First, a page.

It is not a decision that is an artifact of its time, which is why they still teach this case when teaching torts even in the 21st century, because the principle is applicable. It's also not clear the court (or anyone) back then knew it was a problem with bone sepsis. That was speculation made by a friend with medical knowledge when I recounted the case to him.
It's not insulting. It's the upshot of what you point out. I can't tell you how many Europeans speak of "balancing" speech. And I don't think it's unfair to think that any approach that allows speech to ever be subordinated like that is an approach that reflects limits in how much it is valued. Also, re: WWII, I disagree, mostly. There was some tech investment that came from the military and went through schools that then affected what tech businesses were spawned (ex: HP). But there are also differences in corporate laws, employment law, and other ancillary law that bear on how easy it is to launch a start-up in the US and EU. (But the liability protection differences also matter a lot.)
That's a common view but I don't think I quite buy it. I think a bigger reason for no 230 in, say, Europe, is that, at least in Europe, there was the ecommerce directive, which swallowed up all the oxygen, just good enough that there could be nothing better. I also don't think that culturally the EU has taken speech protection as seriously as in the US overall. It pays lip service to the idea, but is perfectly willing to throw it under the bus culturally and legally whenever the issues get sticky. (In the US we also sometimes do culturally, but the law is more hardened in favor of speech protection.) You may have a point about lawsuit frequency, but then again there are also conspicuously fewer European start-ups in Europe (although there several reasons for that).
230 protects platforms for liability arising from user-generated content. But the point the brief makes is that we need that protection both for when we're the platform, hosting others' user-generated content (such as in the comments), and also when we're the user spreading our message via other platforms, or even hosting user communities on other platforms, which all need Section 230 in order to be available to us.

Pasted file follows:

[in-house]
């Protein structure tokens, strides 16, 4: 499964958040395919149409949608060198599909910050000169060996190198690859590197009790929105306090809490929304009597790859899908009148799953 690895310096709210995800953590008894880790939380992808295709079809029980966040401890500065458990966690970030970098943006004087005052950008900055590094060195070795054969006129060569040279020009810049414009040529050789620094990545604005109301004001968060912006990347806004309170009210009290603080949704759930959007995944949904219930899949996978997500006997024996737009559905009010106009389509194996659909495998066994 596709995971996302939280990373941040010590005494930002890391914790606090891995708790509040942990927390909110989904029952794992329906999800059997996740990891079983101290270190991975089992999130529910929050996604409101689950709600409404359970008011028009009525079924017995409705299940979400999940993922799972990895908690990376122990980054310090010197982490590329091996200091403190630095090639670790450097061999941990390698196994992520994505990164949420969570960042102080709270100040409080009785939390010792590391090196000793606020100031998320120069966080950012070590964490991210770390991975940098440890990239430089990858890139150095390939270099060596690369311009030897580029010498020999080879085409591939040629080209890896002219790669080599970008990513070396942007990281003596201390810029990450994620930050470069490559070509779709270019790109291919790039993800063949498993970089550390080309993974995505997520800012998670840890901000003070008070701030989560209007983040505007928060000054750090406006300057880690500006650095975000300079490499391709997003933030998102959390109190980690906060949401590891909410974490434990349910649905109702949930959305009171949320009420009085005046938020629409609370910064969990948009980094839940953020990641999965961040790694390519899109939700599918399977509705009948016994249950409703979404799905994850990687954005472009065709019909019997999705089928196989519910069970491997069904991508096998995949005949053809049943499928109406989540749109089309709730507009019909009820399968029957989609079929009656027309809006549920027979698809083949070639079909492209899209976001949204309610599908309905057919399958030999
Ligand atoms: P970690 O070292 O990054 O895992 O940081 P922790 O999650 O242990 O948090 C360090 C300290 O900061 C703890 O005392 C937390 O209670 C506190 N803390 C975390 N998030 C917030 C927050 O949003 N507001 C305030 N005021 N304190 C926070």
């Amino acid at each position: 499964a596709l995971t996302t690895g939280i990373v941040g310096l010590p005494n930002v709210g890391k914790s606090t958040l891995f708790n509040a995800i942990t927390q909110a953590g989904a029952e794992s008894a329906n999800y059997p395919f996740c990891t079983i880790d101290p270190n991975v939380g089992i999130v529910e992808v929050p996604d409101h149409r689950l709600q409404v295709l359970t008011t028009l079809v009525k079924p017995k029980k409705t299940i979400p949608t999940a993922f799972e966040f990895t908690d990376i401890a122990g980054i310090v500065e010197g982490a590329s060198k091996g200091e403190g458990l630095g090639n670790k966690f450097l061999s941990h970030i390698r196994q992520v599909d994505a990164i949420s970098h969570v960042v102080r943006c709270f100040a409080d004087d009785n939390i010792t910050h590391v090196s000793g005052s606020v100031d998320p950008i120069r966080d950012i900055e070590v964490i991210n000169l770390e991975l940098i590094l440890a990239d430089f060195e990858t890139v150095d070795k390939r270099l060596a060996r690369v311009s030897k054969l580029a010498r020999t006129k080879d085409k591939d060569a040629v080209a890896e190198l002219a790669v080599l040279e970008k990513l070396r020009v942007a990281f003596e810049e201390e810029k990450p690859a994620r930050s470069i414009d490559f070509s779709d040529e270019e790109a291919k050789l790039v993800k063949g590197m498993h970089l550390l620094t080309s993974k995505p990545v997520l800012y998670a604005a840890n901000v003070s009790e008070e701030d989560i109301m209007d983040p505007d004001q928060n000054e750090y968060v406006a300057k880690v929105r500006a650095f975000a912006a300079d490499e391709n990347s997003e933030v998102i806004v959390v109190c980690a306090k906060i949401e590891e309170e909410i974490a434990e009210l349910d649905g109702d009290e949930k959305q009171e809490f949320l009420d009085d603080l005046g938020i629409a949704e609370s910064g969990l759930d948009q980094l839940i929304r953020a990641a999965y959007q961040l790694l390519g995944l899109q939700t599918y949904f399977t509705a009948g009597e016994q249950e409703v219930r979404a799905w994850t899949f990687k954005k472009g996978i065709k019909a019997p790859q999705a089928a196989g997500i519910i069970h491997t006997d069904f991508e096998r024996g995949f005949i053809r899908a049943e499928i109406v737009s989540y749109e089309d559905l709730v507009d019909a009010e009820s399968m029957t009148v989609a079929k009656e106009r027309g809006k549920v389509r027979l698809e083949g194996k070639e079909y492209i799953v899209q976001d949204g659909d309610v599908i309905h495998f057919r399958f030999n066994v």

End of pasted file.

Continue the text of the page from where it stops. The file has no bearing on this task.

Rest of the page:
ACTUALLY... While I appreciate the defense, the reality is that I have had training in print media. Then later became a blogger. THEN later became a lawyer... Should NDAA have been spelled out? Maybe. But not necessarily. The article isn't about the NDAA, and I didn't want to down out the technical details I did want to explain about INFORM with additional technical details that weren't necessary to understanding what's wrong with this bill. Plus when people do refer to the NDAA they often do by acronym, rather than by its full name. The only reason to mention it here is so people recognize it as one of these must-pass bills once news about it comes to the fore. But otherwise the NDAA is of little importance to this post.
No, I'm sorry, but you'd have to leap over a lot of precedential language to find it illegal. For instance, it presumes too much to even complain the cry was false. You'd need more than that, like an indifference to the falsity, a la NY Times v. Sullivan.
The issue is that even if it should be illegal, that question was never adjudicated. Holmes just made it up. And it's important to litigate it, before making it the rule, because as I and others have pointed out, you don't want a rule that will deter people from crying out when there really is a fire. In any case, you can argue that it should be the rule all you want. But the main point of the post is that it is absolutely wrong to suggest that it's what the rule IS.